# Order (chemistry)

Order in the context of a chemical reaction is a concept of chemical kinetics, a subdiscipline of physical chemistry. The order of a reaction with respect to a certain reactant is defined as the power to which its concentration term in the rate equation is raised.

Example: For a chemical reaction A + 2B → C with a rate equation Rate = k[A]1[B]2 the reaction order with respect to A would be 1 and with respect to B would be 2.

The reaction order is not necessarily related to the stoichiometry of the reaction. The order of a reaction can be determined only by experiment (or deduced from a known reaction mechanism). It is not necessary that the order of a reaction is a whole number — zero and fractional values of order are possible. The knowledge of the empirically determined orders of a chemical reaction allows conclusions about the reaction mechanism.

Zeroth-order reactions are often seen for thermal chemical decompositions where the reaction rate is independent of the concentration of the reactant (changing the concentration has no effect on the speed of the reaction):

A → B
Rate = k[A]0 = k

First-order reactions with respect to all reactands are often seen for simple bi-molecular reactions where the reaction rate is directly proportional to the concentration of each reactant (doubling the concentration of one reactant speeds up the reaction by a factor of two):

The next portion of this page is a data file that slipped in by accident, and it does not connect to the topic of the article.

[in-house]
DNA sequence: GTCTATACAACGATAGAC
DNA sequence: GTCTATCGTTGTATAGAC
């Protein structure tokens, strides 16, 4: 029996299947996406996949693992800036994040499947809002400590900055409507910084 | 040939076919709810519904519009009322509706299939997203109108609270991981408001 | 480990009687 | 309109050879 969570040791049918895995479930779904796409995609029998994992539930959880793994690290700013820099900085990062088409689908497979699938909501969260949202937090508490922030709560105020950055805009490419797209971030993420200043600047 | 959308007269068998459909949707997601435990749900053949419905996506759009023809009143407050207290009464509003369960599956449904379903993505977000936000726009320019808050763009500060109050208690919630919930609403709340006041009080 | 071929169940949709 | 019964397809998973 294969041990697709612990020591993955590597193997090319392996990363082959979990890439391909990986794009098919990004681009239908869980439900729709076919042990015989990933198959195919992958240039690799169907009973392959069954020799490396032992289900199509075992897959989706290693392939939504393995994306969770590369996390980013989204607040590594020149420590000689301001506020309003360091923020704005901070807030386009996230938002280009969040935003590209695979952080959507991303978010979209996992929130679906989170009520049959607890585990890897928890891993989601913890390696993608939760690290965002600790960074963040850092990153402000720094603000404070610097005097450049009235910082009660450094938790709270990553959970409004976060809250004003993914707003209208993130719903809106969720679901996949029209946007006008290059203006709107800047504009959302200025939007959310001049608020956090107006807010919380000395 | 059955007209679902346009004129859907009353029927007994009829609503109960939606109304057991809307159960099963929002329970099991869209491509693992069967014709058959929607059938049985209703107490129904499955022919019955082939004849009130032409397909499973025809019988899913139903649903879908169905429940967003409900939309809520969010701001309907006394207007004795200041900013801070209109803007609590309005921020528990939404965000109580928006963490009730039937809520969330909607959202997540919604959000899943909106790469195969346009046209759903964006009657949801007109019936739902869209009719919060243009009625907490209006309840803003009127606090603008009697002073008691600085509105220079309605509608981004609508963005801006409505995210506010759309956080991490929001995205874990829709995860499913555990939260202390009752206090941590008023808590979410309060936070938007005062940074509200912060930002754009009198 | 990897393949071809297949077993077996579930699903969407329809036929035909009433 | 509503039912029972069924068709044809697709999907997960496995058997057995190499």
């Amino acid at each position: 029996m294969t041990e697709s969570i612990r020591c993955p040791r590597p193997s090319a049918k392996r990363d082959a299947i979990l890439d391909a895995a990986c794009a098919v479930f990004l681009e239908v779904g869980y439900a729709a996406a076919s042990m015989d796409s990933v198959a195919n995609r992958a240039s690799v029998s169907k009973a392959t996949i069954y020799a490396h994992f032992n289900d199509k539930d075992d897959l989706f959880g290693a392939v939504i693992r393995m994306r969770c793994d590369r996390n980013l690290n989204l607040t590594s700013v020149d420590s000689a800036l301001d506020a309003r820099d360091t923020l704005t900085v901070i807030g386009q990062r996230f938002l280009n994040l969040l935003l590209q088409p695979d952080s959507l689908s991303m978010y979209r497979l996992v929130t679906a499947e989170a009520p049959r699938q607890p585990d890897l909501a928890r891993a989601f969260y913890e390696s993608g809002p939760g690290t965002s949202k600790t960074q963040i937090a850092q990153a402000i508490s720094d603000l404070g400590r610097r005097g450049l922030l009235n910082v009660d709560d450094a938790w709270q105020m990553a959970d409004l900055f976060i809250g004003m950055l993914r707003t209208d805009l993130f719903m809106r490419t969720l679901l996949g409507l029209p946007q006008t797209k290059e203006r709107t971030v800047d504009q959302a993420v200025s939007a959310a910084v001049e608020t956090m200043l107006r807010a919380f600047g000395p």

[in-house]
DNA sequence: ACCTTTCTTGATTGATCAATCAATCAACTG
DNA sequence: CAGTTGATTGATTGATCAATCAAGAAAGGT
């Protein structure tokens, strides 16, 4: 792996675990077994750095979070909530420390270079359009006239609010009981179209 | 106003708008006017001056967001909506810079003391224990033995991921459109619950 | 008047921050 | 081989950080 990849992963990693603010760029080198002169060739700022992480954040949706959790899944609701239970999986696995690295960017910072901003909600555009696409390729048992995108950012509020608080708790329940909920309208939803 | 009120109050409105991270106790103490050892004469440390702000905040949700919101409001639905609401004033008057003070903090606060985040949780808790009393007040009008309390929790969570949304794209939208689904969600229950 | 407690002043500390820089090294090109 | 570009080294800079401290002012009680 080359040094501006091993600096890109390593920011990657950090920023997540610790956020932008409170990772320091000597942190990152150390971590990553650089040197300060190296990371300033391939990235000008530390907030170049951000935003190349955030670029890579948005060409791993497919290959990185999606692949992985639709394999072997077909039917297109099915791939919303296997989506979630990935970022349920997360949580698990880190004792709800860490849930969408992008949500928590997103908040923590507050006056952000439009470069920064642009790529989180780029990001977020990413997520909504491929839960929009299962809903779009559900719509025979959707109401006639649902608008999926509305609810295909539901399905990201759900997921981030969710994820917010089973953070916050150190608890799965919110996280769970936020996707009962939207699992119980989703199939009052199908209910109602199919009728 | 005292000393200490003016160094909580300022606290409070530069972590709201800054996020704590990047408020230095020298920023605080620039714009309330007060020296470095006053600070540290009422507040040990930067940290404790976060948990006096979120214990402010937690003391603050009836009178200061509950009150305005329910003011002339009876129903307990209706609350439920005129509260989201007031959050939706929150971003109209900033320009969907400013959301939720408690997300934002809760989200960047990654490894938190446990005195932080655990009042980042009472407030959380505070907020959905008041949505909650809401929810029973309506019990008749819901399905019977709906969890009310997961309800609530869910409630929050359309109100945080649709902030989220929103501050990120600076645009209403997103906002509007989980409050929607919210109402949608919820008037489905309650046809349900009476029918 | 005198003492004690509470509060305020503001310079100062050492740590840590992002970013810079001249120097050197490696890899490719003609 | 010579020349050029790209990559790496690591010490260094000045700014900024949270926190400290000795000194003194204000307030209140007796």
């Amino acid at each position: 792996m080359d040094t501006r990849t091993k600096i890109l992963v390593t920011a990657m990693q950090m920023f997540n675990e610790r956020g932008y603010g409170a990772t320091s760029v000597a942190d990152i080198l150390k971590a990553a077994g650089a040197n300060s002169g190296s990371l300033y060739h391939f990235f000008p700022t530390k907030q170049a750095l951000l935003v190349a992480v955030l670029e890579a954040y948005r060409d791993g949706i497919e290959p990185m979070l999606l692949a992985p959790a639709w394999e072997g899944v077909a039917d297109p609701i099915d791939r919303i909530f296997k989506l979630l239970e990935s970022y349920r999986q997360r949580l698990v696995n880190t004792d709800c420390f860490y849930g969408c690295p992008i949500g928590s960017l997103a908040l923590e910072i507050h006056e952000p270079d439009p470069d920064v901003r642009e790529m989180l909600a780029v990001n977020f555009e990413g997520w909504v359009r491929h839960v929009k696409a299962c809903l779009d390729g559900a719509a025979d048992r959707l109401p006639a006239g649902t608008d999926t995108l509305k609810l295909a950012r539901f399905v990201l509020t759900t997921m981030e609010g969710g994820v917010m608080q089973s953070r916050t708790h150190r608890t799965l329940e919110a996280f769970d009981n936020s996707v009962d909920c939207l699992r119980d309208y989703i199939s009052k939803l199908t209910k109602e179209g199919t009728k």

A + B → C
Rate = k[A]1[B]1 = k[A][B]

Second-order reaction with respect to B (doubling the concentration of B speeds up the reaction by a factor of four):

A + 2B → C
Rate = k[A]1[B]2 = k[A][B]2

A rate law is an equation that relates concentrations of reactants to the reaction rate.

Zeroth Order First Order Second Order
Rate Law [itex]-\frac{d[a]}{dt} = k[itex] [itex]-\frac{d[a]}{dt} = k[A][itex] [itex]-\frac{d[a]}{dt} = k[A]^2[itex]
Integrated Rate Law [itex][A] = [A]_0 - kt[itex] [itex][A] = [A]_0 e^(-kt)[itex] [itex]\frac{1}{[A]} = \frac{1}{[A]_0} + kt[itex]
Units of Rate Constant {k} [itex]\frac{M}{s}[itex] [itex]\frac{1}{s}[itex] [itex]\frac{1}{Ms}[itex]
Linear Plot [itex][A] vs. t[itex] [itex]\ln ([A])[itex] vs. t [itex]\frac{1}{[A] vs. t}[itex]
Half-life [itex]t_{1/2} = \frac{[A]_0}{2k}[itex] [itex]t_{1/2} = \frac{\ln (2)}{k}[itex] [itex]t_{1/2} = \frac{1}{[A]_0 k}[itex]

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